Secure the Shadow, Ere the Substance Fade

By Jillian Heller

Funeral rites developed with human culture and are constantly changing. What may seem uncivilized, unpleasant, or strange to us today may have been the norm for a group of people in the past. Although perceptions and treatment of death are always shifting, there are a few things that remain constant, such as a ceremony, a sacred place for the deceased, and a memorial for the dead. Post-mortem photography was a very common method families used to memorialize their loved ones. This week’s objects are two powerful post-mortem images found in our archives.

During the 1800s, death was a socially acceptable topic. Dying was viewed as a very normal part of life, the ultimate act of nature. Death was not as feared like it is today and grief was a standard emotion to publicize. Separation of the body from the household increased anxiety over dying; being close to the incidence made the death of a loved one more realistic. In the 19th century there was a high rate of children mortality. These deaths usually occurred in the home and therefore all members of the family shared the experience. It was an affair to be documented and remembered. The taking of post-mortem photograph was a notable occasion, as the result left the relatives with a tangible memorial.

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Post-mortem portraits were simply photographs of the very recently deceased for the remaining family. The photos had to be taken in a quick time frame, since this was before embalming became standard. The images were made possible using Daguerreotype photography. Louis-Jacques-Mande Daguerre was a French romantic painter and printmaker who invented this photographic image made famous in 1839. The photo was on a “highly polished, silver plated sheet of copper with iodine vapors, exposed in a large box camera, developed in mercury fumes, and stabilized with salt water.”1 It was viewed as mode of artistic expression, as well as a scientific tool. The use of this photography was perfect for depicting the loss of an individual.

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The photographing of passed individuals was a very intimate scene. The photographer entered a special space where the only people outside the family present were a clergyman and a doctor. There were quite a few daguerreotypists during this time that advertised their services in print. One particularly haunting slogan from one was: “Secure the Shadow, Ere the Substance Fade, Let Nature imitate what Nature made.” The motto has unknown origins but seems to have stemmed from a 17th century fable.2 It can be assumed the word shadow alludes to what is left of the passed individual while the substance is what is fleeting the individual. The advertisement is also so fitting because daguerreotype photo is characteristic for its rendering of shadow and shading. The beautifully poignant phrase captures the important role post-mortem photography had in everyday life and to the family.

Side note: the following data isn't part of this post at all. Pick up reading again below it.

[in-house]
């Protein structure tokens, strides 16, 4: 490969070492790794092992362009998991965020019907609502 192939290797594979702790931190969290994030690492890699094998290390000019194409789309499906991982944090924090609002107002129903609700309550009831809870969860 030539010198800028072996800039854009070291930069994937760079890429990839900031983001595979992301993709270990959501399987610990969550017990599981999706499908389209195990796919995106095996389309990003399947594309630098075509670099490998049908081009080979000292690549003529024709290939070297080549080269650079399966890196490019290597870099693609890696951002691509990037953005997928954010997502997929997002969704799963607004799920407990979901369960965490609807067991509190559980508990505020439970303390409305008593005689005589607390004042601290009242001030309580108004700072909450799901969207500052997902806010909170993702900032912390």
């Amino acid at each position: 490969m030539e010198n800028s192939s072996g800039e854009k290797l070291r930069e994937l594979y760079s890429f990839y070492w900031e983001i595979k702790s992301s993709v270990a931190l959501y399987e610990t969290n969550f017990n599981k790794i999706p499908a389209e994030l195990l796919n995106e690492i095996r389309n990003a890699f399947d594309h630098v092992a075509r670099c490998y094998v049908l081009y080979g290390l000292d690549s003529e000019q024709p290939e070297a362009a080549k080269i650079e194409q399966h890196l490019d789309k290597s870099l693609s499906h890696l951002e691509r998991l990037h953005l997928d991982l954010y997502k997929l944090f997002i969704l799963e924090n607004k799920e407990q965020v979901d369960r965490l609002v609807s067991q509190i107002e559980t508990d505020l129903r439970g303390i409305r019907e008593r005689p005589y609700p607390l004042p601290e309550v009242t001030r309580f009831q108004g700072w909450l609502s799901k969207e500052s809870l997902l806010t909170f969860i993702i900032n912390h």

There were particular characteristics that were typical of post-mortem photography. When first viewing one of these eerie images, the individuals appear to be still living, with only subtly clues to elicit that they are actually dead. When post-mortem portraits began in the 1840s and 1850s they were typically close up shots and with few accouterments. Occasionally children would be holding toys or be held in their mother’s arms. A popular theme from 1840-1880 was “the last sleep”, where the passed individual is depicted as only sleeping.3 The Historic Huguenot Street Archives has an example of this. The image depicts the baby Margaret Holmes tucked in her blankets, lying down in a crib. Toddlers were often photographed in a christening dress, while young women were in a white dress that could represent a wedding dress. These gowns could symbolize these special life-defining occasions or simply a nightgown, as an illusion to eternal sleep.4

Post-mortem photography is associated with the Latin phrase Memento Mori, loosely translated as “remember your mortality”. These photographs appear to be disturbing or ghostly to a modern day eye, however, they served a great use in the 19th century. Capturing an image of the deceased in the natural setting of their home was viewed as an artistic creation of Memento Mori. These tangible memories of loved ones were precious possessions that can be looked at as eternal memorials of the departed.

1Heilbrunn Timeline of Art History.” Daguerre (1787–1851) and the Invention of Photography. The Metropolitan Museum, n.d. Web. 23 Sept. 2015.

2 Henisch, Heinz K., and Bridget Ann. Henisch. The Photographic Experience, 1839-1914: Images and Attitudes. University Park, PA: Pennsylvania State UP, 1994. Print.

3 Hannavy, John. Encyclopedia of Nineteenth Century Photography. London: Routledge, 2008. Print.

4Memento Mori.” Museum of Art and Archaeology. University of Missouri, n.d. Web. 23 Sept. 2015.